[The following letter from Steele to Addison is here reprinted
from the original edition of The Spectator in folio.
June 24, 1712. • I would not divert the course of your discourses, when you seem bent upon obliging the world with a train of thinking, which, rightly attended to, may render the life of every man who reads it more easy and happy for the future. The pleasures of the imagination are what bewilder life, when reason and judgment do not interpose; it is therefore a worthy action in you to look carefully into the powers of fancy, that other men, from the knowledge of them, may improve their joys, and allay their griefs, by a just use of that faculty. I say, Sir, I would not interrupt you in the progress of this discourse; but if you will do me the favour of inserting this letter in your next paper, you will do some service to the public, though not in so noble a way of obliging, as that of improving their minds. Allow me, Sir, to acquaint you with a design (of which I am partly author), though it tends to no greater a good than that of getting money. I should not hope for the favour of a philosopher in this matter, if it were not attempted under all the restrictions which you sages put upon private acquisitions. The first purpose which every good man is to propose to himself, is the service of his prince and country; after that is done, he cannot add to himself, but he must also be beneficial to them. This scheme of gain is not only consistent with that end, but has its very being in subordination to it; for no man can be a gainer here but at the same time he himself, or some other, must succeed in their dealings with the government. It is called “The Multiplication Table,' and is so far calculated for the immediate service of her majesty, that the same person who is fortunate in the lottery of the state may receive yet further advantage in this table. And I am sure nothing can be more pleasing to her gracious temper than to find out additional methods of increasing their good fortune who adventure any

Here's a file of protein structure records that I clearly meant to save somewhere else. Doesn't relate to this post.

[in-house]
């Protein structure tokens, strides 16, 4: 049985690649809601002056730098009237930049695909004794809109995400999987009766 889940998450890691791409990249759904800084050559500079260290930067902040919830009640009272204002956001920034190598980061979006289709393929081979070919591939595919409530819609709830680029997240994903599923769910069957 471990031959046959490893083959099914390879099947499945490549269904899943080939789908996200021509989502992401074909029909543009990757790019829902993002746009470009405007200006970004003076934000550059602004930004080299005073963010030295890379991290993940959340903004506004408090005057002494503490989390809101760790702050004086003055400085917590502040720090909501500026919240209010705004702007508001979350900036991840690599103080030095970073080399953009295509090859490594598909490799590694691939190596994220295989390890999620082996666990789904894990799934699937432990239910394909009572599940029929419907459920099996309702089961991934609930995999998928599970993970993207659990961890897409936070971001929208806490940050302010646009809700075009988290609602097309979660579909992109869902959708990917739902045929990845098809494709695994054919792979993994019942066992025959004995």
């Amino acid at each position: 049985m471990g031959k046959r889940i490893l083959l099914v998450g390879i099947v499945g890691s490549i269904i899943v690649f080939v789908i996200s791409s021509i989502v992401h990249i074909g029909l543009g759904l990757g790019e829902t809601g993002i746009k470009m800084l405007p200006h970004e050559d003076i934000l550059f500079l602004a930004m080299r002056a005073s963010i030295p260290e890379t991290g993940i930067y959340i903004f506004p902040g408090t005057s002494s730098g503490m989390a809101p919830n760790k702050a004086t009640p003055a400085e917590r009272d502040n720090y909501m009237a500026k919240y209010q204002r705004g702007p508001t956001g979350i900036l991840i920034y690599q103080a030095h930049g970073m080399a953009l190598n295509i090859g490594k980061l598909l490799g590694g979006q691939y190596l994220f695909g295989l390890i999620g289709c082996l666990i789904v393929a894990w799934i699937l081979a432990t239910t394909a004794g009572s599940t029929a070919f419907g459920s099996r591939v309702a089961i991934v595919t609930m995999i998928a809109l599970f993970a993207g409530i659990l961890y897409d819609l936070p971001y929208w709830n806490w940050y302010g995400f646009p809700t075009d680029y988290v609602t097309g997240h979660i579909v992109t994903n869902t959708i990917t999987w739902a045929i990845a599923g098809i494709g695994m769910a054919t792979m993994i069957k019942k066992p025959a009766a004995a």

thing in her service, or laying occasions for others to become capable of serving their country who are at present in too low circumstances to exert themselves. The manner of executing the design is, by giving out receipts for half guineas received, which shall entitle the fortunate bearer to certain sums in the table, as is set forth at large in the proposals printed the 23d instant. There is another circumstance in this design which gives me hopes of your favour to it, and that is what Tully advises, to wit, that the benefit is made as diffusive as possible. Every one that has half a guinea is put into the possibility, from that small sum, to raise himself an easy fortune : when these little parcels of wealth are, as it were, thus thrown back again into the redonation of Providence, we are to expect that some who live under hardships or obscurity, may be produced to the world in the figure they deserve by this means. I doubt not but this last argument will have force with you, and I cannot add another to it, but what your severity will, I fear, very little regard; which is, that I am,
See the Advertisement at the end of No 417.